What: All Issues : Making Government Work for Everyone, Not Just the Rich or Powerful : Adequate Government Funding for a Broad Range of Human Needs : H.R.1105 A measure that combined nine fiscal year 2009 appropriations bills covering most of the federal departments and agencies. (2009 house Roll Call 86)
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H.R.1105 A measure that combined nine fiscal year 2009 appropriations bills covering most of the federal departments and agencies.
house Roll Call 86     Feb 25, 2009
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This was a vote on The Omnibus Appropriations Act of 2009. The Act was a compilation of nine appropriation bills covering the operations of most federal departments and agencies, other than those related to defense, for the 2009 fiscal year ending on September 30, 2009. Total funding in the Act was $410 billion. The previous Congress and President Bush were unable to reach an agreement on these nine appropriations bills by October 1, 2008, the beginning of fiscal year 2009, and Congress had previously extended funding so these department and agencies could continue to operate at their fiscal year 2008 levels. In addition to providing funding for fiscal year 2009, The Omnibus Appropriations Act of 2009 made a few policy changes including no longer allowing Mexican trucks to operate widely in the U.S., making it easier for American citizens to visit immediate relatives in Cuba, stopping a plan to double the size of the Strategic Petroleum Reserve, and extending the use of E-Verify, an Internet system that uses Social Security registration and other data bases, which employers can access to verify the employment eligibility of workers. It also included congressionally-directed spending, or earmarks, totaling about $7.7 billion. With respect to those earmarks, Appropriations Committee Chairman Obey (D-WI), who was managing the measure on the House floor, said that the earmark process followed in this Omnibus Act was far more transparent than “ in the so-called ‘good old days.’’’ In addition, the Act also rejected a cost of living increase for House Members.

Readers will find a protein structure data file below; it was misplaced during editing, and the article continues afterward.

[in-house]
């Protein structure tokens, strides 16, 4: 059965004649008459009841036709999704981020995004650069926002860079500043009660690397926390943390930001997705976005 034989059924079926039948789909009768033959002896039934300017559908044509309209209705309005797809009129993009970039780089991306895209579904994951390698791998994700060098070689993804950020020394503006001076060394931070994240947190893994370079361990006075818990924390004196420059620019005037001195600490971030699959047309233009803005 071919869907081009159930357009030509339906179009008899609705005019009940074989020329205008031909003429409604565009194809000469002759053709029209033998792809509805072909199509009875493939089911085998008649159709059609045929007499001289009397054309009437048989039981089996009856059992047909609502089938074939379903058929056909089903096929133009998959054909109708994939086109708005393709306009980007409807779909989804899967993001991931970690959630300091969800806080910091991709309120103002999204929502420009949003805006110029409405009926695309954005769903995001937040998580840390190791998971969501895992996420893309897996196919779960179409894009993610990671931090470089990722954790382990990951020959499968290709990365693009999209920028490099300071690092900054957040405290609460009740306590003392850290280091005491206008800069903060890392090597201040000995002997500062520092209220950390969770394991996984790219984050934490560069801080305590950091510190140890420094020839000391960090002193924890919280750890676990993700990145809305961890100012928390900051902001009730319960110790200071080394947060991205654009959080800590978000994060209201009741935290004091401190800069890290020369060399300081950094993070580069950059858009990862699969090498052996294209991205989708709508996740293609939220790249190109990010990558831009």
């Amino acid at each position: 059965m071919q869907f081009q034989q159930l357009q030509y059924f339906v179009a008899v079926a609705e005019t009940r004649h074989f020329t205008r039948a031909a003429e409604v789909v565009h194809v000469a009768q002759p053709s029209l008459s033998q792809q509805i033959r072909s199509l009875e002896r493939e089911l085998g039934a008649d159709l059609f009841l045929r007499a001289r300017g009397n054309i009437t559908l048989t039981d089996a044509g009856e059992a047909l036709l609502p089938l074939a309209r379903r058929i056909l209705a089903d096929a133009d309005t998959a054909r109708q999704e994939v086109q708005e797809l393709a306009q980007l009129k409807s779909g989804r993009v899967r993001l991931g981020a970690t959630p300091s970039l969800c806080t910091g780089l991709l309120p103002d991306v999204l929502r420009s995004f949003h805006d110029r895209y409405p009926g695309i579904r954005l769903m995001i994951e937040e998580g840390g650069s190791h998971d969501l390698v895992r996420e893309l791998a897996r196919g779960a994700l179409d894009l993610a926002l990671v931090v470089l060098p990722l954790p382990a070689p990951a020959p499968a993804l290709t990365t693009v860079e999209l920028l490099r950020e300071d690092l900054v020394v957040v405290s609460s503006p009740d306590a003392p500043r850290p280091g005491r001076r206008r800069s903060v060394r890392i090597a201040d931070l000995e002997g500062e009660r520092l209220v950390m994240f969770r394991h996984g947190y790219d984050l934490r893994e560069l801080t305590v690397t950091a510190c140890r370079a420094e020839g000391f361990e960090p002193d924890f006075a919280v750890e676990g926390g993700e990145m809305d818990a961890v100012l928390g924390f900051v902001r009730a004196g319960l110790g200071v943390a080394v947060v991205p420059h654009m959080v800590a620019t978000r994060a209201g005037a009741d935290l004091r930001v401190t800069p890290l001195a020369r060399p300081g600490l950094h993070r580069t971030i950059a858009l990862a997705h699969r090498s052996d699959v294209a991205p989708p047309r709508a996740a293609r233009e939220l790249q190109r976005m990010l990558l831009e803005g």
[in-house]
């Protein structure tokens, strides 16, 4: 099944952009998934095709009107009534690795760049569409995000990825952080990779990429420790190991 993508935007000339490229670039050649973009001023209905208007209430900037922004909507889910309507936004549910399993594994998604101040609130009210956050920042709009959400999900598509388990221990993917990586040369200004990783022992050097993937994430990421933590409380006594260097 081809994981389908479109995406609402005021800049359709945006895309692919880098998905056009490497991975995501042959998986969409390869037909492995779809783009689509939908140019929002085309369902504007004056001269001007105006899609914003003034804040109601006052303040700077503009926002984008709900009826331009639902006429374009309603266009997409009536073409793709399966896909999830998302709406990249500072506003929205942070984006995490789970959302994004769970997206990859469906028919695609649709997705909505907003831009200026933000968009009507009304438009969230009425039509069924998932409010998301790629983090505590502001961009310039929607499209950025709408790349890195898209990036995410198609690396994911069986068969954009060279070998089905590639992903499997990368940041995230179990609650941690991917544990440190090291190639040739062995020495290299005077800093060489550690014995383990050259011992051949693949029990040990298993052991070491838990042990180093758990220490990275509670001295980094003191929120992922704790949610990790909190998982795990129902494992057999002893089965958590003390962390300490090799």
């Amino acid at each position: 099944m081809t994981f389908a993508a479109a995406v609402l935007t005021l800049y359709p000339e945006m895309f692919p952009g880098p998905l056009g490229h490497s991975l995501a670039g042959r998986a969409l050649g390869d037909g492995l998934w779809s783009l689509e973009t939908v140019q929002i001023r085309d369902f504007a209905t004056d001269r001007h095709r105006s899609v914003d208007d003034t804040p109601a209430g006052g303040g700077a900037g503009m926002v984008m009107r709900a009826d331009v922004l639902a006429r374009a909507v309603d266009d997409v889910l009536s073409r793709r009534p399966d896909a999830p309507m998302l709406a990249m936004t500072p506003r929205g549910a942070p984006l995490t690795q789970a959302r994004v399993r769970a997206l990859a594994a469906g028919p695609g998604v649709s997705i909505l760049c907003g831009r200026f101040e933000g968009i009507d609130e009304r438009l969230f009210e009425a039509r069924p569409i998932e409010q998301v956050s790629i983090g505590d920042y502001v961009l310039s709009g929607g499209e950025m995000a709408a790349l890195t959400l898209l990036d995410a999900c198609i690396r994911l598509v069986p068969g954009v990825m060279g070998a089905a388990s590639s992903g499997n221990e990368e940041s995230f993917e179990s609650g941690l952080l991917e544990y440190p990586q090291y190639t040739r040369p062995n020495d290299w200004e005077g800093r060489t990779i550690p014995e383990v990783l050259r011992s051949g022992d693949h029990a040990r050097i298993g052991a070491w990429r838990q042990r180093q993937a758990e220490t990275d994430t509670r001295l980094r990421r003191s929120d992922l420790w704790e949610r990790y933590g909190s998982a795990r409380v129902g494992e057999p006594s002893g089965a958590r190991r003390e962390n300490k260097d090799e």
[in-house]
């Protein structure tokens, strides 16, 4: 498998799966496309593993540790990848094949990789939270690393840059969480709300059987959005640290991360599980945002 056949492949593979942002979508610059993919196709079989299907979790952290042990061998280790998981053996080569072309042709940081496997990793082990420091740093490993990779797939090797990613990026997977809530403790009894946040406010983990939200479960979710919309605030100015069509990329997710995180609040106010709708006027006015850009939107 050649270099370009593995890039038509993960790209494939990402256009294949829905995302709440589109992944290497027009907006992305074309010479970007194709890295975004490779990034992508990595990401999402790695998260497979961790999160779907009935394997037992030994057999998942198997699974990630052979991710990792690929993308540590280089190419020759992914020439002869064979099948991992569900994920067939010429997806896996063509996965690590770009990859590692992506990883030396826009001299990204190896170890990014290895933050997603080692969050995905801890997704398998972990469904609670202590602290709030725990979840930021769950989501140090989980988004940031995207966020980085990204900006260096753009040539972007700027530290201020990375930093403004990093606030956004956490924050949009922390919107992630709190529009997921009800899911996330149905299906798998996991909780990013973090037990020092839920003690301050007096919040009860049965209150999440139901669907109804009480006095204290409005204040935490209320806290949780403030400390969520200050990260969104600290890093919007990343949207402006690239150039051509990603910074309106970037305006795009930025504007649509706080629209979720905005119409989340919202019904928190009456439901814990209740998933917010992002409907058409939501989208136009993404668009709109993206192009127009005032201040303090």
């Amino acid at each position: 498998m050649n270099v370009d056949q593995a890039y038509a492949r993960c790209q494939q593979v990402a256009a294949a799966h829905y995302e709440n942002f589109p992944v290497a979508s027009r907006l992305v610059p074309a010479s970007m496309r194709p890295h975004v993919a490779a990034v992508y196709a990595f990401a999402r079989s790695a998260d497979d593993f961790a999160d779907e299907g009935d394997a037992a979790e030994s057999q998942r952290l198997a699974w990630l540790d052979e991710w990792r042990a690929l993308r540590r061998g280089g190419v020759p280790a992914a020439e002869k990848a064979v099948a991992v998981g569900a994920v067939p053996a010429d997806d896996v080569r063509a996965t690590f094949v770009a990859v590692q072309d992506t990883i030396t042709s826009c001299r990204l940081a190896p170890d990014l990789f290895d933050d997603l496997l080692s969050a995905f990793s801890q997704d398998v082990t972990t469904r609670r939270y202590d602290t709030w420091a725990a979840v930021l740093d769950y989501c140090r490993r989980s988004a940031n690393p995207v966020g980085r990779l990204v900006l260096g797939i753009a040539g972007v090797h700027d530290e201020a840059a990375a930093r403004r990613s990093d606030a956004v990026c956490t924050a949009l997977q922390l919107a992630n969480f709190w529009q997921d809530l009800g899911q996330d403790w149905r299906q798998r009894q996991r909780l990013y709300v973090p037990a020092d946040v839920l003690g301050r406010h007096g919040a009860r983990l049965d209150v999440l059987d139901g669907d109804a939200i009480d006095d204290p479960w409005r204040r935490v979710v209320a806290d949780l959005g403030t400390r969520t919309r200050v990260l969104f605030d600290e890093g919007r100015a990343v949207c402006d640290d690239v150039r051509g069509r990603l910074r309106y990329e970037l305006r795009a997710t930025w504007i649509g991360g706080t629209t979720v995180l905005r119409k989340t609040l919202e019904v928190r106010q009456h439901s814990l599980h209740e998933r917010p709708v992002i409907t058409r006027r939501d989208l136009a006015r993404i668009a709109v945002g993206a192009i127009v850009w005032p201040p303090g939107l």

The Omnibus Act was considered by the House shortly after Congress had passed a separate $787 economic stimulus and recovery act. Appropriations Committee Chairman Obey said the Omnibus Act “provides the base funding for programs that are funded in the recovery act, without which the additional recovery funding could not succeed”, and it “also funds numerous critical programs not funded in the recovery act.” He noted that the recovery act had no additional funding for 75 percent of government accounts and “so we simply provided those funds in this bill.”

Republicans opposed the 2009 Omnibus Act. They pointed to the fact that the Act increased spending for fiscal year 2009 by $32 billion, or more than 8% over the equivalent 2008 fiscal year spending levels. They contended that, given the large federal deficit and the increased spending in the stimulus package, the 2009 appropriations for the covered departments and agencies should be frozen at 2008 levels to demonstrate that Congress was taking the deficit very seriously. They also noted that they had previously asked Speaker Pelosi (D-CA) and House Majority Leader Hoyer (D-MD) to post the text of the Omnibus Act immediately after its final drafting, including all of the earmark and spending projects, but that the text of this very lengthy spending bill was posted only a day and a half before the vote on the Act. The Republicans claimed that this was not adequate time for a proper review.

The vote on the Act was 245 ayes and 178 nays. Two hundred and twenty-nine Democrats and sixteen Republicans voted “aye”. One hundred and thirty-eight Republicans and twenty Democrats voted “nay”. As a result, this $410 billion spending bill was approved by the House.

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